Page #2 of Blackbird Losses

60-6934 (YF-12A)

14 August 1966

Loss #6  60-6934 (YF-12A) This aircraft, the 1st YF-12A built, was seriously damaged as a result of internal systems overheating on 14 August 1966 during a landing accident at Edwards AFB. The rear half was later used to build the SR-71C (61-7981) which flew for the first time on March 14 1969. The airframe remained intact but the damage to internal systems was beyond repair. What happened to the forward section is anybody's guess, but the aft end lives on as part of SR-71C #981. The pilot was Colonel Vern Henderson and the FCO was Capt Jim Cooney. LAC #1001 (934) flew 180.9 hours total flight time prior to the crash.

(USAF Photo)


60-6928 (A-12)

5 January 1967

Loss #7  60-6928 (A-12) Article 125.This aircraft was lost on 5 January 1967 during a training sortie flown from Groom Lake, Area 51, Nevada. Walter L. Ray, an employee of the CIA, joined Lockheed as a civilian pilot on November 07, 1962. During #928's final flight, Ray did not received a full fuel load from the tanker due to a second aircraft (chase plane) requiring fuel. He determined that he had sufficient fuel to return to Groom Lake. He could have diverted to Albuquerque, NM. He declared an emergency but the aircraft ran out of fuel only minutes before landing at Groom Lake. The official accident report attributed the crash to a malfunctioning fuel quantity gauge. However, in his radio transmission prior to ejecting he stated "I have a loss of fuel and I do not know where it is going; I think I can make it (Groom Lake)". CIA pilot Walter L. Ray was forced to eject. Unfortunately the ejection seat separation sequence (which should have occurred at 16,000 feet) malfunctioned and Ray was killed on impact with the ground, still strapped to his seat. The automatic sequence for separating the pilot from the seat even though the pilot may be unconscious definitely was defective. Additionally, the pilot was not wearing his fitted pressure suit but rather one that was larger which may have been a contributing factor. LAC #125 (928) flew 202 flights for 334.9 hours total flight time prior to the crash. Walter L. Ray was the first CIA pilot killed in the line of duty and is so honored in the "Book of Honor", CIA Headquarters in McLean, Va. Tom Mahood has an excellent web page dedicated to his quest for the crash location of this aircraft. Go here to read his story: "The Hunt for 928".

61-17950 (SR-71A)

10 January 1967

Loss #8  61-17950 (SR-71A) The prototype SR-71 was lost on 10 January 1967 at Edwards during an anti-skid
braking system evaluation. The main landing gear tires blew out and the resulting fire in the magnesium wheels spread to the rest of the aircraft as it ran off the end of the runway. Lockheed test pilot Art Peterson survived.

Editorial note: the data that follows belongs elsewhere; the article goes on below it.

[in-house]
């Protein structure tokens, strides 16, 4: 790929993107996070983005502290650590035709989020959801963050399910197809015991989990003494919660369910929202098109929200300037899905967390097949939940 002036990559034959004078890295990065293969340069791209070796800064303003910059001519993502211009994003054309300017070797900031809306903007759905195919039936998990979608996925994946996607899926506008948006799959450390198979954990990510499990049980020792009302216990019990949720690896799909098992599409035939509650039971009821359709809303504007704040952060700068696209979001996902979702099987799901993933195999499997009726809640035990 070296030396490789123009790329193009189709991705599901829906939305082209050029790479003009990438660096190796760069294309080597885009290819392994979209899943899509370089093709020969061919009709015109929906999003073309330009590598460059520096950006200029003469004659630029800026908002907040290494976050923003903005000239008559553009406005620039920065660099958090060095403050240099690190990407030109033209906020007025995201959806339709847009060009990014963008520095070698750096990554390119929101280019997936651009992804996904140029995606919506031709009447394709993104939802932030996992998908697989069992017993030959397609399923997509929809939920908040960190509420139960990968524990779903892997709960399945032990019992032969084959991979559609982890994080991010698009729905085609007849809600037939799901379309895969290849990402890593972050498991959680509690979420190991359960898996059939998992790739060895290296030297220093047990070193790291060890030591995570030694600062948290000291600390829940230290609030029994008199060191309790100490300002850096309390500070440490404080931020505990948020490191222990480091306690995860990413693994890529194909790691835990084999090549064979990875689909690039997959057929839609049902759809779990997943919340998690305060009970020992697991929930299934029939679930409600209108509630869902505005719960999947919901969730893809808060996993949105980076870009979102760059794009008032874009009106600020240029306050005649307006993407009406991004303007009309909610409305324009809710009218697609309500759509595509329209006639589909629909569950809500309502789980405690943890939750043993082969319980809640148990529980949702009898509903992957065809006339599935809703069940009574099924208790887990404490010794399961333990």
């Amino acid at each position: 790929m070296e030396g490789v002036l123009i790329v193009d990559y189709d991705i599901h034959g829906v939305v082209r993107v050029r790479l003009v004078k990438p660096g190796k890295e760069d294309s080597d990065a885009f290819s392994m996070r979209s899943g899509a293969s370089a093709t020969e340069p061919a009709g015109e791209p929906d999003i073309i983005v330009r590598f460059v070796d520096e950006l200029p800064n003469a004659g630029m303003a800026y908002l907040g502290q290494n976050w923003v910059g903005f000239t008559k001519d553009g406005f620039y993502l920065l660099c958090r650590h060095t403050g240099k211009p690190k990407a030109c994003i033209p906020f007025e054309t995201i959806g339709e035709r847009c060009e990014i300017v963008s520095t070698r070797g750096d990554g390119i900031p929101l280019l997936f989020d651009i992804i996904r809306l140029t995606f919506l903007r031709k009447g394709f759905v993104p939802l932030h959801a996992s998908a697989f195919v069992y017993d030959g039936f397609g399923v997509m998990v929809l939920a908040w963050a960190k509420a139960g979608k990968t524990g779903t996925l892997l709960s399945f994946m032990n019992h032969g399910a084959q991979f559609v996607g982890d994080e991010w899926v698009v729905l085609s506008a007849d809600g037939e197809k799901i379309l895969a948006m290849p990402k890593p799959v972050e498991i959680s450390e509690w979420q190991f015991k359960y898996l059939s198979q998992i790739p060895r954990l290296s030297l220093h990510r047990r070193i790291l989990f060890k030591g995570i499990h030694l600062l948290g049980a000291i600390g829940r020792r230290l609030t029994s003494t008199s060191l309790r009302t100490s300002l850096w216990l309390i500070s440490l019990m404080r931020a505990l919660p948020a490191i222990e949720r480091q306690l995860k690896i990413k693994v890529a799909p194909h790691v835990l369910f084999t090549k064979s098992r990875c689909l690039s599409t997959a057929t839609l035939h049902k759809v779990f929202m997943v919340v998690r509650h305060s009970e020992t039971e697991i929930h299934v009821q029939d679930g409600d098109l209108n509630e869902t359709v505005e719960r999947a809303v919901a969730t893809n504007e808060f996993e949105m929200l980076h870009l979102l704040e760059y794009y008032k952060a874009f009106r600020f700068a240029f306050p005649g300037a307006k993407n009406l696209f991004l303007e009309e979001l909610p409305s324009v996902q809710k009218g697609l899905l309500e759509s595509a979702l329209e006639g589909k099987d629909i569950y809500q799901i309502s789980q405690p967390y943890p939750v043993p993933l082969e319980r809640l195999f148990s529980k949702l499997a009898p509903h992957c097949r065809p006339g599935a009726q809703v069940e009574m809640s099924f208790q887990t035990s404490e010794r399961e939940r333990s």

(Photo courtesy Jim Fitzgerald)

Frank Rowe and Test Pilot, Art Peterson on the Right

(Lockheed Photo)

#950 Engine Nacelle Remnants in a hanger at Edwards

61-17966 (SR-71A)

(No photos are know to exist)

13 April 1967

Loss #9  61-17966 (SR-71A) Lost on the evening of 13 April 1967 after the aircraft entered a subsonic, high-speed stall. Pilot Captain Earle M. Boone and RSO Captain Richard E. (Butch) Sheffield ejected safely. The incident occurred 8 NM SE of Las Vegas, New Mexico (not Nevada). Sheffield estimates that #966 had less than 50 hours of flight time on her at the time of the crash. A URL for a detailed search by Robb Magley of the crash site is available here:

The Air Force Mishap Report:

1. On 13 April 1967, Major Earle M. Boone, FR53969, Pilot, and Major Vick, RSO, were schedules to fly SR-71A,
serial number 61-7959, on a Combat Crew Training Mission. Take-off was scheduled for 1035 Pacific Standard
Time. On the day preceding [sic] the flight Major Richard E. Sheffield, FV3039867, was selected to replace Major Vick, who was suffering from a cold and unable to fly. Major Boone and Major Sheffield attended the general briefing 12 April 1967. After briefing, the scheduled take-off time and aircraft were changed due to maintenance difficulties. This resulted in aircraft 61-7966 (ASPEN 29) being scheduled for a 1735 PST take-off. The original mission route and training accomplishments remained as briefed.

2. Flight planning was completed by the 9th Strategic Reconnaissance Wing Flight Planning Section. Crew briefing
was in accordance with existing policies and was conducted by the 1st Strategic Reconnaissance Squadron mission
briefing officer. The aircraft was preflighted by qualified maintenance crews, using established procedures, and no
discrepancies were apparent. Prior to flight, the flight crew filed their flight clearance and reported to the